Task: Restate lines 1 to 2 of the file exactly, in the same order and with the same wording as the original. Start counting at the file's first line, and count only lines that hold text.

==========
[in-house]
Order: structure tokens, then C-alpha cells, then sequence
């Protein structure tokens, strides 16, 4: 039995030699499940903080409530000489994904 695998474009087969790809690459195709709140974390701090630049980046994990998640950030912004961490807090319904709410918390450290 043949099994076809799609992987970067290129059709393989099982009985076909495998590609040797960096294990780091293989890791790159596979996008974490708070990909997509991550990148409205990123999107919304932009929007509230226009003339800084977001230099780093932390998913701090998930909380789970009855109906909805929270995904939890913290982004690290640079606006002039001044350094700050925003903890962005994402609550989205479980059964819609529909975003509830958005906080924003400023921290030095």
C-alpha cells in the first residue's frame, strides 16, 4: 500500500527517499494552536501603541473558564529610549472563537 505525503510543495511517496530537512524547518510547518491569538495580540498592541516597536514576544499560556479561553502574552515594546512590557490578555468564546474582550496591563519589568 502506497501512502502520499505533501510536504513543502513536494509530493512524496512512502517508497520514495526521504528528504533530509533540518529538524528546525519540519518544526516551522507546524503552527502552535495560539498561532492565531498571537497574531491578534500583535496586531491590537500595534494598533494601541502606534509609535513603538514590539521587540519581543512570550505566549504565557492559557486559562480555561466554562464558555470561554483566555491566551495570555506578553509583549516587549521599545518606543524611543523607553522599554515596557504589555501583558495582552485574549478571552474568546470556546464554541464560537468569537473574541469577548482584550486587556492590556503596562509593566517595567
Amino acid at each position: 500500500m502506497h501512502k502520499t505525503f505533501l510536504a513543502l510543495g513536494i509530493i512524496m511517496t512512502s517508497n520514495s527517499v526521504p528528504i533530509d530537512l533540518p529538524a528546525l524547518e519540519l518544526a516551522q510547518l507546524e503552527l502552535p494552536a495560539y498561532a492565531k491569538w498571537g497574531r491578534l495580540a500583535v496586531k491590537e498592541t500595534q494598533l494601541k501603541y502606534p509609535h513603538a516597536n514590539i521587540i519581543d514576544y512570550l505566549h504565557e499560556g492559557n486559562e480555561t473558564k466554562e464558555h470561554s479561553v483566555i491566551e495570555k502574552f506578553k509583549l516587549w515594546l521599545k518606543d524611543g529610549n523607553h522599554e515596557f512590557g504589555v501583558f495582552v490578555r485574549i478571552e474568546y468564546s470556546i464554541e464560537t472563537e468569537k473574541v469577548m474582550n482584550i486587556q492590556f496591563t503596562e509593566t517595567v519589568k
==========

[in-house]
Order: structure tokens, then C-alpha cells, then sequence